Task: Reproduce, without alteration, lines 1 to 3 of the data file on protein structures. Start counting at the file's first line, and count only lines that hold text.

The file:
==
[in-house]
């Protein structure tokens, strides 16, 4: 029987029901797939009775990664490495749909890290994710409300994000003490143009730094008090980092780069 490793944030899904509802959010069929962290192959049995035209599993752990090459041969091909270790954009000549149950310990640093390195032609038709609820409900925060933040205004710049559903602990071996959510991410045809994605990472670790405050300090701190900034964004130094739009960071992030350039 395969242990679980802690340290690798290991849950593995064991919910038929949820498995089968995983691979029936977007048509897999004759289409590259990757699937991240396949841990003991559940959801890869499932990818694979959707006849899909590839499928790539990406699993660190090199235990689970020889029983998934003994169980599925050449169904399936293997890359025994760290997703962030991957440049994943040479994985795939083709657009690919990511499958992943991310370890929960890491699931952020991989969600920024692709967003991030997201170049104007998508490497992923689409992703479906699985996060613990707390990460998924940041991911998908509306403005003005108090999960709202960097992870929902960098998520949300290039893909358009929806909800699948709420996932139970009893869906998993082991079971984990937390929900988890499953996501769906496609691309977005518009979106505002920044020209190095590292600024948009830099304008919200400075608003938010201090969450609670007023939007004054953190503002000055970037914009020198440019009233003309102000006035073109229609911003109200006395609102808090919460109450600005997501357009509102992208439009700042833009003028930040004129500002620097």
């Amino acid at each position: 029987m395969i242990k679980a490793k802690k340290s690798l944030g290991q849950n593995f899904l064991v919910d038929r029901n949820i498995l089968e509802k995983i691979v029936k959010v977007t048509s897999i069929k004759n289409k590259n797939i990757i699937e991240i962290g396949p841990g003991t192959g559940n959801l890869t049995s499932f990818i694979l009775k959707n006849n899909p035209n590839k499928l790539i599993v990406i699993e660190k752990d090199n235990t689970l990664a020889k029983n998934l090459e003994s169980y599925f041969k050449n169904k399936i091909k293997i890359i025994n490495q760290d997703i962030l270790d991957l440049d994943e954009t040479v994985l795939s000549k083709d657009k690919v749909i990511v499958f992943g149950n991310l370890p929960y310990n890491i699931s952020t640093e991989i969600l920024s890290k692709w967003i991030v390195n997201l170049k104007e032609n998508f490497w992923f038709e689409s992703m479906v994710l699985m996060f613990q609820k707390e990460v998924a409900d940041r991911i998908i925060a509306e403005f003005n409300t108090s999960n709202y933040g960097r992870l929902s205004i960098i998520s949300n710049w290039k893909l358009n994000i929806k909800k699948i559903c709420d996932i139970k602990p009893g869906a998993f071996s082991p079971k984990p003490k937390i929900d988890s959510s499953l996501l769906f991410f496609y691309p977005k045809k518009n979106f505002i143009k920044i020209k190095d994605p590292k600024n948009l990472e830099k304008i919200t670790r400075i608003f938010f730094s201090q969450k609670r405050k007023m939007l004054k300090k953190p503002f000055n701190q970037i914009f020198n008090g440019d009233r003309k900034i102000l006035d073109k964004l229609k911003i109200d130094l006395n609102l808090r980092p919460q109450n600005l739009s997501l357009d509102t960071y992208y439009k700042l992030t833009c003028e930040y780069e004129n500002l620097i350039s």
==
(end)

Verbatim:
[in-house]
């Protein structure tokens, strides 16, 4: 029987029901797939009775990664490495749909890290994710409300994000003490143009730094008090980092780069 490793944030899904509802959010069929962290192959049995035209599993752990090459041969091909270790954009000549149950310990640093390195032609038709609820409900925060933040205004710049559903602990071996959510991410045809994605990472670790405050300090701190900034964004130094739009960071992030350039 395969242990679980802690340290690798290991849950593995064991919910038929949820498995089968995983691979029936977007048509897999004759289409590259990757699937991240396949841990003991559940959801890869499932990818694979959707006849899909590839499928790539990406699993660190090199235990689970020889029983998934003994169980599925050449169904399936293997890359025994760290997703962030991957440049994943040479994985795939083709657009690919990511499958992943991310370890929960890491699931952020991989969600920024692709967003991030997201170049104007998508490497992923689409992703479906699985996060613990707390990460998924940041991911998908509306403005003005108090999960709202960097992870929902960098998520949300290039893909358009929806909800699948709420996932139970009893869906998993082991079971984990937390929900988890499953996501769906496609691309977005518009979106505002920044020209190095590292600024948009830099304008919200400075608003938010201090969450609670007023939007004054953190503002000055970037914009020198440019009233003309102000006035073109229609911003109200006395609102808090919460109450600005997501357009509102992208439009700042833009003028930040004129500002620097």
């Amino acid at each position: 029987m395969i242990k679980a490793k802690k340290s690798l944030g290991q849950n593995f899904l064991v919910d038929r029901n949820i498995l089968e509802k995983i691979v029936k959010v977007t048509s897999i069929k004759n289409k590259n797939i990757i699937e991240i962290g396949p841990g003991t192959g559940n959801l890869t049995s499932f990818i694979l009775k959707n006849n899909p035209n590839k499928l790539i599993v990406i699993e660190k752990d090199n235990t689970l990664a020889k029983n998934l090459e003994s169980y599925f041969k050449n169904k399936i091909k293997i890359i025994n490495q760290d997703i962030l270790d991957l440049d994943e954009t040479v994985l795939s000549k083709d657009k690919v749909i990511v499958f992943g149950n991310l370890p929960y310990n890491i699931s952020t640093e991989i969600l920024s890290k692709w967003i991030v390195n997201l170049k104007e032609n998508f490497w992923f038709e689409s992703m479906v994710l699985m996060f613990q609820k707390e990460v998924a409900d940041r991911i998908i925060a509306e403005f003005n409300t108090s999960n709202y933040g960097r992870l929902s205004i960098i998520s949300n710049w290039k893909l358009n994000i929806k909800k699948i559903c709420d996932i139970k602990p009893g869906a998993f071996s082991p079971k984990p003490k937390i929900d988890s959510s499953l996501l769906f991410f496609y691309p977005k045809k518009n979106f505002i143009k920044i020209k190095d994605p590292k600024n948009l990472e830099k304008i919200t670790r400075i608003f938010f730094s201090q969450k609670r405050k007023m939007l004054k300090k953190p503002f000055n701190q970037i914009f020198n008090g440019d009233r003309k900034i102000l006035d073109k964004l229609k911003i109200d130094l006395n609102l808090r980092p919460q109450n600005l739009s997501l357009d509102t960071y992208y439009k700042l992030t833009c003028e930040y780069e004129n500002l620097i350039s």